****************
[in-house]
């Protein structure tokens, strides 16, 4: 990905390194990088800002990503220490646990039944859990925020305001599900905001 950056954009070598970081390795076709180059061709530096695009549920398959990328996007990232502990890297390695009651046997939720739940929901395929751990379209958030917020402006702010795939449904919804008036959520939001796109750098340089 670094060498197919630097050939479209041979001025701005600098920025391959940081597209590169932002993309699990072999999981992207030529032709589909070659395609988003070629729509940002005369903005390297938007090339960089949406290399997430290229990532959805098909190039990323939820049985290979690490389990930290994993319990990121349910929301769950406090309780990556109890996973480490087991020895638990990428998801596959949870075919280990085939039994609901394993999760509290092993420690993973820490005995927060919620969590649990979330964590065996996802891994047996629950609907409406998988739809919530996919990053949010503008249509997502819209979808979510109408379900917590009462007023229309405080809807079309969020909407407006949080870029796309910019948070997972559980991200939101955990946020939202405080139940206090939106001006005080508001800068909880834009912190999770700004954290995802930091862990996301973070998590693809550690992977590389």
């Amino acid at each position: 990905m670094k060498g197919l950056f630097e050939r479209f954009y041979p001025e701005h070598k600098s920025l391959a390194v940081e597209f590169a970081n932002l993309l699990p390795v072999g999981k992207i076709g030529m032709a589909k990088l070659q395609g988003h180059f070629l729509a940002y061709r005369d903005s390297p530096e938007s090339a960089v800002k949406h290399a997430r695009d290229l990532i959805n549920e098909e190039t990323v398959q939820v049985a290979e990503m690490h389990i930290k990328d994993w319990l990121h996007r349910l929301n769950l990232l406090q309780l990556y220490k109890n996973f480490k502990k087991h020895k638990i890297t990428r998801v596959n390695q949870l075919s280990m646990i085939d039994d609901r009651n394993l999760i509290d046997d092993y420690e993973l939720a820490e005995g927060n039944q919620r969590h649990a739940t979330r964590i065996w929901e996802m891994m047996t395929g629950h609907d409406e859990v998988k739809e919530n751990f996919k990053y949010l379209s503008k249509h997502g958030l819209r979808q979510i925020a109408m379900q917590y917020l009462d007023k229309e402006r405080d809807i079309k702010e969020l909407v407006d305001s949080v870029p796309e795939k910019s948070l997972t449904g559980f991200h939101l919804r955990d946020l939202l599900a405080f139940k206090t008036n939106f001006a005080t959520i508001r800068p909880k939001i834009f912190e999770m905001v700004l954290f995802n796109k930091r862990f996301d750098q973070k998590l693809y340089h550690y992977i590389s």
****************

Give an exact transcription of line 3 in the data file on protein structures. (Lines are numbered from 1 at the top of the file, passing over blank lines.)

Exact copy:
């Amino acid at each position: 990905m670094k060498g197919l950056f630097e050939r479209f954009y041979p001025e701005h070598k600098s920025l391959a390194v940081e597209f590169a970081n932002l993309l699990p390795v072999g999981k992207i076709g030529m032709a589909k990088l070659q395609g988003h180059f070629l729509a940002y061709r005369d903005s390297p530096e938007s090339a960089v800002k949406h290399a997430r695009d290229l990532i959805n549920e098909e190039t990323v398959q939820v049985a290979e990503m690490h389990i930290k990328d994993w319990l990121h996007r349910l929301n769950l990232l406090q309780l990556y220490k109890n996973f480490k502990k087991h020895k638990i890297t990428r998801v596959n390695q949870l075919s280990m646990i085939d039994d609901r009651n394993l999760i509290d046997d092993y420690e993973l939720a820490e005995g927060n039944q919620r969590h649990a739940t979330r964590i065996w929901e996802m891994m047996t395929g629950h609907d409406e859990v998988k739809e919530n751990f996919k990053y949010l379209s503008k249509h997502g958030l819209r979808q979510i925020a109408m379900q917590y917020l009462d007023k229309e402006r405080d809807i079309k702010e969020l909407v407006d305001s949080v870029p796309e795939k910019s948070l997972t449904g559980f991200h939101l919804r955990d946020l939202l599900a405080f139940k206090t008036n939106f001006a005080t959520i508001r800068p909880k939001i834009f912190e999770m905001v700004l954290f995802n796109k930091r862990f996301d750098q973070k998590l693809y340089h550690y992977i590389s």